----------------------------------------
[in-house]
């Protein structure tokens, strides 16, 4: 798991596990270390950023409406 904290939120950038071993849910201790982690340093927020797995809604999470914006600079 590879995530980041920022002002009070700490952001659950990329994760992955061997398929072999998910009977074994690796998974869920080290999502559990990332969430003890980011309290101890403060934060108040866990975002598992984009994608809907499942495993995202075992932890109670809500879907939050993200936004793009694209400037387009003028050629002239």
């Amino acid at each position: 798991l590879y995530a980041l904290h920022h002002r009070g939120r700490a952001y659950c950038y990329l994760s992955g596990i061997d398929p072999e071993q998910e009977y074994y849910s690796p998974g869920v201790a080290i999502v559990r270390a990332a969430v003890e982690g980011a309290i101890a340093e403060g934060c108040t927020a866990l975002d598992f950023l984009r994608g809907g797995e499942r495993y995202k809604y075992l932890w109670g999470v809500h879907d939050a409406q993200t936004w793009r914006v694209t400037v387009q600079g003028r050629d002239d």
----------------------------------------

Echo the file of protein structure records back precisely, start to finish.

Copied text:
[in-house]
């Protein structure tokens, strides 16, 4: 798991596990270390950023409406 904290939120950038071993849910201790982690340093927020797995809604999470914006600079 590879995530980041920022002002009070700490952001659950990329994760992955061997398929072999998910009977074994690796998974869920080290999502559990990332969430003890980011309290101890403060934060108040866990975002598992984009994608809907499942495993995202075992932890109670809500879907939050993200936004793009694209400037387009003028050629002239």
């Amino acid at each position: 798991l590879y995530a980041l904290h920022h002002r009070g939120r700490a952001y659950c950038y990329l994760s992955g596990i061997d398929p072999e071993q998910e009977y074994y849910s690796p998974g869920v201790a080290i999502v559990r270390a990332a969430v003890e982690g980011a309290i101890a340093e403060g934060c108040t927020a866990l975002d598992f950023l984009r994608g809907g797995e499942r495993y995202k809604y075992l932890w109670g999470v809500h879907d939050a409406q993200t936004w793009r914006v694209t400037v387009q600079g003028r050629d002239d």